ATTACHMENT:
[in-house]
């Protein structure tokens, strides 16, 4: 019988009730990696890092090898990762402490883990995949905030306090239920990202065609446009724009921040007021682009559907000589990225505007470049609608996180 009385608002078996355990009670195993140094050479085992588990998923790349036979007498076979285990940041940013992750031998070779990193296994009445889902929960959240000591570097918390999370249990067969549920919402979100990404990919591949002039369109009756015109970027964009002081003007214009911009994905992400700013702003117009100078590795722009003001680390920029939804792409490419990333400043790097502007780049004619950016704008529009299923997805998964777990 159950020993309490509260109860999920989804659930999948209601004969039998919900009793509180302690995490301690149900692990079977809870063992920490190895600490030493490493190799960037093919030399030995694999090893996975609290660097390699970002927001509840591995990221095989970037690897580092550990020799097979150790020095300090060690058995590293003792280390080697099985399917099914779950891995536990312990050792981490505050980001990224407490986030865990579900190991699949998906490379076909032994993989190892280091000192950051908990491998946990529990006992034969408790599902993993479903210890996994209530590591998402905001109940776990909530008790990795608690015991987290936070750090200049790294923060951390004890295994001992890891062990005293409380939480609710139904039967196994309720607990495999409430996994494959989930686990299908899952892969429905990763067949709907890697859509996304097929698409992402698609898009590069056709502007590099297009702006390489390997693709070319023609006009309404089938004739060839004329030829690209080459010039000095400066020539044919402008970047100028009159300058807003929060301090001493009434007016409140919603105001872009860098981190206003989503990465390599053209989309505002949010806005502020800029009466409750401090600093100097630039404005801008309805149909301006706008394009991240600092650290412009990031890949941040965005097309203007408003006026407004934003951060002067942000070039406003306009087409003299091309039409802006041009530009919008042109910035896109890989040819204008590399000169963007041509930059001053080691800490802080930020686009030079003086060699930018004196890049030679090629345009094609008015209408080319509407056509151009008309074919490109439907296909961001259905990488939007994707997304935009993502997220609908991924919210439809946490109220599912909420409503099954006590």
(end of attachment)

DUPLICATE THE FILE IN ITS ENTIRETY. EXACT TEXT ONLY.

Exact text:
[in-house]
């Protein structure tokens, strides 16, 4: 019988009730990696890092090898990762402490883990995949905030306090239920990202065609446009724009921040007021682009559907000589990225505007470049609608996180 009385608002078996355990009670195993140094050479085992588990998923790349036979007498076979285990940041940013992750031998070779990193296994009445889902929960959240000591570097918390999370249990067969549920919402979100990404990919591949002039369109009756015109970027964009002081003007214009911009994905992400700013702003117009100078590795722009003001680390920029939804792409490419990333400043790097502007780049004619950016704008529009299923997805998964777990 159950020993309490509260109860999920989804659930999948209601004969039998919900009793509180302690995490301690149900692990079977809870063992920490190895600490030493490493190799960037093919030399030995694999090893996975609290660097390699970002927001509840591995990221095989970037690897580092550990020799097979150790020095300090060690058995590293003792280390080697099985399917099914779950891995536990312990050792981490505050980001990224407490986030865990579900190991699949998906490379076909032994993989190892280091000192950051908990491998946990529990006992034969408790599902993993479903210890996994209530590591998402905001109940776990909530008790990795608690015991987290936070750090200049790294923060951390004890295994001992890891062990005293409380939480609710139904039967196994309720607990495999409430996994494959989930686990299908899952892969429905990763067949709907890697859509996304097929698409992402698609898009590069056709502007590099297009702006390489390997693709070319023609006009309404089938004739060839004329030829690209080459010039000095400066020539044919402008970047100028009159300058807003929060301090001493009434007016409140919603105001872009860098981190206003989503990465390599053209989309505002949010806005502020800029009466409750401090600093100097630039404005801008309805149909301006706008394009991240600092650290412009990031890949941040965005097309203007408003006026407004934003951060002067942000070039406003306009087409003299091309039409802006041009530009919008042109910035896109890989040819204008590399000169963007041509930059001053080691800490802080930020686009030079003086060699930018004196890049030679090629345009094609008015209408080319509407056509151009008309074919490109439907296909961001259905990488939007994707997304935009993502997220609908991924919210439809946490109220599912909420409503099954006590």